Jennifer HIGDON (b.1962) Violin Concerto [32:01]
Pyotr Ilyich TCHAIKOVSKY (1840-1893) Violin Concerto in D minor Op.35 [36:17]
Hilary Hahn (violin)
Royal Liverpool Philharmonic Orchestra/Vasily Petrenko
rec. Liverpool Philharmonic Hall. November 2008 (Tchaikovsky) and May 2009 (Higdon). DDD. Stereo
DEUTSCHE GRAMMOPHON 477 8777 [68:16]
There is so much of musical interest in Jennifer Higdon's Violin Concerto that it is difficult to pin down exactly what it was that endeared it to the 2010 Pulitzer committee. It is a work of almost continuous invention. It also has impressive momentum and focus. The sound-world, so far as is possible to generalise, is American, and like most of her compatriots, Higdon is only ever a few stylistic steps away from Stravinsky. The music is reminiscent of John Adams, but with more edge and more drive than even he can muster. Repeated listening reveals that a wide array of percussion effects are used to underpin the many diverse textures. Impressively, though, most of these are very subtle, adding propulsion and colour to the orchestral textures from within.
As is probably obvious by now, I'm having a lot of trouble putting this work into words. Structurally it is in a fairly conventional concerto form, so that is at least one handle for listeners, but beyond that innovation is the key feature. The solo part is not overtly virtuosic, although it is clearly very difficult. As with the orchestral writing, the solo line is all about exploring the timbral possibilities of the instrument, and combining them into a sweeping lyrical line. There is little tonality or modality here, yet the music always sounds like it is grounded in some sort of compositional theory, I'm just at a loss to describe exactly what it is.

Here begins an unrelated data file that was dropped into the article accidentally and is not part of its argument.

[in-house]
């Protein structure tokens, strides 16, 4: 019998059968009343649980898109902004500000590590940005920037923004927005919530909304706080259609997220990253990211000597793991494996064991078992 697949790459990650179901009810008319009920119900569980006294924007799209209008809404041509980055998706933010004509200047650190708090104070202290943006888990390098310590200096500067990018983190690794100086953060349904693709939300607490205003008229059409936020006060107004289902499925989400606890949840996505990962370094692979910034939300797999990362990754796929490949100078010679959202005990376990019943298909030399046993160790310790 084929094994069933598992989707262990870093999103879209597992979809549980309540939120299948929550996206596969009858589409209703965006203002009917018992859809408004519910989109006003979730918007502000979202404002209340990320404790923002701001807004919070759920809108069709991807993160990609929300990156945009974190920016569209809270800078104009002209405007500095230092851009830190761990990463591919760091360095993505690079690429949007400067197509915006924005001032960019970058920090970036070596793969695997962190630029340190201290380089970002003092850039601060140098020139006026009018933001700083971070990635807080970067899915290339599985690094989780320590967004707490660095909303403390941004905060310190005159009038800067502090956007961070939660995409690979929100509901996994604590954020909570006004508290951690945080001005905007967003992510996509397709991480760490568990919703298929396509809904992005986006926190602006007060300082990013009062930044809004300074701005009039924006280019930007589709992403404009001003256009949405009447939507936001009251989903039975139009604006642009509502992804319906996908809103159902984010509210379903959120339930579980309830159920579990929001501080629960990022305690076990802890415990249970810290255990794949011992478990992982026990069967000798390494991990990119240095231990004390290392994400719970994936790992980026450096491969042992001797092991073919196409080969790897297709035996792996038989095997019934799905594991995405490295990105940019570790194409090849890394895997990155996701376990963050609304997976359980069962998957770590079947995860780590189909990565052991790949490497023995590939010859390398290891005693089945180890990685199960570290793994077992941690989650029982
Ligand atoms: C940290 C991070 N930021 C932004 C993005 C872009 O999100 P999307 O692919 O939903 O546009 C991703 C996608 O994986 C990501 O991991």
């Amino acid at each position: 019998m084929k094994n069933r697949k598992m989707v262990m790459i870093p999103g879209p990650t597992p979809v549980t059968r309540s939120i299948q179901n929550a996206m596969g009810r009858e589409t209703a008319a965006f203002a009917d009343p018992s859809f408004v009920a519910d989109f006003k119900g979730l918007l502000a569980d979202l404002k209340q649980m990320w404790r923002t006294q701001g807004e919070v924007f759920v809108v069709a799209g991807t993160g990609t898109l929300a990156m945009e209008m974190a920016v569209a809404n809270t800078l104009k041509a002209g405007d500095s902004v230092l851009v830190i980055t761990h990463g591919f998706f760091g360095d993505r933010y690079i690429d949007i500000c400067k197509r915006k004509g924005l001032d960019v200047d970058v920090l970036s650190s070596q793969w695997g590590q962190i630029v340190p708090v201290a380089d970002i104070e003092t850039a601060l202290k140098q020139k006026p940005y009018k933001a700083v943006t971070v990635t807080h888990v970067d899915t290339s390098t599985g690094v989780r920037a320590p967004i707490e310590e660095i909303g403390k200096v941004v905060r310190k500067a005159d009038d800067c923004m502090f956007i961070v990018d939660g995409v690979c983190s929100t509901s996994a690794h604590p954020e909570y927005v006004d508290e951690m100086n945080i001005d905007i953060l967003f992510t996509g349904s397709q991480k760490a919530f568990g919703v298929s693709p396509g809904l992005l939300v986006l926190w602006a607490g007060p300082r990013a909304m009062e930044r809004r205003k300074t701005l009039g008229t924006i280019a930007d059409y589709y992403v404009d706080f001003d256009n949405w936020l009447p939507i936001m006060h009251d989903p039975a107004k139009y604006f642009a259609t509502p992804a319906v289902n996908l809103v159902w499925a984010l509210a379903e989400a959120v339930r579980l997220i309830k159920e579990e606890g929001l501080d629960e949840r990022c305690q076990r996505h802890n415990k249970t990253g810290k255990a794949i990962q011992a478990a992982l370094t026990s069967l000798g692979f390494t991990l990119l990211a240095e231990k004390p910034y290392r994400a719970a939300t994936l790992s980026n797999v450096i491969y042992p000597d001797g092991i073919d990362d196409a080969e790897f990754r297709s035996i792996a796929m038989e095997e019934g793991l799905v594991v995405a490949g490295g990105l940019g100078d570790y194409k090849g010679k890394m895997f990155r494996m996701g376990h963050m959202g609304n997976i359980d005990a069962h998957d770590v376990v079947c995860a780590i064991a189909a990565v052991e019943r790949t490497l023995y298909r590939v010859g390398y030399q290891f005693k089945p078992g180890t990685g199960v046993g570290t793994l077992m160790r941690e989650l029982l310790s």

The performance is excellent. The work is quite sectional, and Hilary Hahn (the dedicatee) is never fazed by the successive gear-shifts and changes in style, dynamic and technique. There is something quite grounded and earthy about her tone that suits this music well. But there is plenty of variety in her sound too, an essential attribute in a work that depends so much on musical variety for its substance.
The Tchaikovsky too is given a solid and musically substantial reading. Hahn again plays with a rich, complex tone, but that doesn't mean that she is unable to sing in the more lyrical passages. She retains an impressive sense of control over the music, and there is little recourse to overt rubato or portamento. I love her vibrato in the Tchaikovsky, it is narrow, fast, and so subtle that you don't even realise it is there unless you listen in hard. The slow movement is a little faster than usual, and a bit more matter-of-fact than you might find elsewhere, but removing some of the traditional sentimentality does it the world of good.
I hardly need mention that Hahn's performance is technically note-perfect, and the same goes for the orchestra. And while this disc is undoubtedly a feather in the soloistís cap, it also joins a long and growing list of top quality recordings involving Vasily Petrenko and the RLPO. The orchestra take everything in Higdon's score in their stride, including a range of extended techniques. Just as impressively, it seems Petrenko resisted the temptation to devote the whole rehearsal time to the new work, as the orchestra also puts in an impressive performance in the Tchaikovsky. Special mention should go to the woodwind, who are on glowing form, and are magnificently served by the technicians.
A good recording then on all fronts. Jennifer Higdon is not yet a household name in the UK, so perhaps America is the target market for this disc. I notice though that the London Philharmonic has recently released a recording of her Percussion Concerto, so it is probably just a matter of time. And we are already familiar with the talents of Hahn, Petrenko and the RLPO, all of whom are on fine form here.